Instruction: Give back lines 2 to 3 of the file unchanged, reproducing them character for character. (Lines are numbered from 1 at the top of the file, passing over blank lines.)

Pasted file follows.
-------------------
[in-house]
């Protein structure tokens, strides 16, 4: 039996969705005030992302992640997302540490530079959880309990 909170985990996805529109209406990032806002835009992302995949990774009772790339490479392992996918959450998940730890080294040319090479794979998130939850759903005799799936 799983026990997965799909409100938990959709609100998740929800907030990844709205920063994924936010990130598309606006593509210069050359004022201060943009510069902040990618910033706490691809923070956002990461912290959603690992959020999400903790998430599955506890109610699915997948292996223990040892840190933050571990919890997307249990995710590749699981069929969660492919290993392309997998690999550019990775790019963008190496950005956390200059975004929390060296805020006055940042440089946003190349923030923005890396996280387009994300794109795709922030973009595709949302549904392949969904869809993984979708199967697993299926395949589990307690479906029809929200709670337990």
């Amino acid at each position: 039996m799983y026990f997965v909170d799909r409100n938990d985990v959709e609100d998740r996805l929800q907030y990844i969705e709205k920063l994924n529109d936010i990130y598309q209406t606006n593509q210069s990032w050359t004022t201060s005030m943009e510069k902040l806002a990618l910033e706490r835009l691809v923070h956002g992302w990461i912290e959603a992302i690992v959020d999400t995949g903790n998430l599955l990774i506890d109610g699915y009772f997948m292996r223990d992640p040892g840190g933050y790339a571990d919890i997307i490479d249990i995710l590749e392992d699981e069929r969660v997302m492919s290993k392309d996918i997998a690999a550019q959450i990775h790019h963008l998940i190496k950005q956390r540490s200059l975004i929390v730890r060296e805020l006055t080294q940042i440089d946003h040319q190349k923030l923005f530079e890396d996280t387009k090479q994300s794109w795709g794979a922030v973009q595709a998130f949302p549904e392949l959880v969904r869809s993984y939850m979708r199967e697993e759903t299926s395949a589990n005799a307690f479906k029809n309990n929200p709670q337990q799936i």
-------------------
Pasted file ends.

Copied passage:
């Protein structure tokens, strides 16, 4: 039996969705005030992302992640997302540490530079959880309990 909170985990996805529109209406990032806002835009992302995949990774009772790339490479392992996918959450998940730890080294040319090479794979998130939850759903005799799936 799983026990997965799909409100938990959709609100998740929800907030990844709205920063994924936010990130598309606006593509210069050359004022201060943009510069902040990618910033706490691809923070956002990461912290959603690992959020999400903790998430599955506890109610699915997948292996223990040892840190933050571990919890997307249990995710590749699981069929969660492919290993392309997998690999550019990775790019963008190496950005956390200059975004929390060296805020006055940042440089946003190349923030923005890396996280387009994300794109795709922030973009595709949302549904392949969904869809993984979708199967697993299926395949589990307690479906029809929200709670337990």
């Amino acid at each position: 039996m799983y026990f997965v909170d799909r409100n938990d985990v959709e609100d998740r996805l929800q907030y990844i969705e709205k920063l994924n529109d936010i990130y598309q209406t606006n593509q210069s990032w050359t004022t201060s005030m943009e510069k902040l806002a990618l910033e706490r835009l691809v923070h956002g992302w990461i912290e959603a992302i690992v959020d999400t995949g903790n998430l599955l990774i506890d109610g699915y009772f997948m292996r223990d992640p040892g840190g933050y790339a571990d919890i997307i490479d249990i995710l590749e392992d699981e069929r969660v997302m492919s290993k392309d996918i997998a690999a550019q959450i990775h790019h963008l998940i190496k950005q956390r540490s200059l975004i929390v730890r060296e805020l006055t080294q940042i440089d946003h040319q190349k923030l923005f530079e890396d996280t387009k090479q994300s794109w795709g794979a922030v973009q595709a998130f949302p549904e392949l959880v969904r869809s993984y939850m979708r199967e697993e759903t299926s395949a589990n005799a307690f479906k029809n309990n929200p709670q337990q799936i």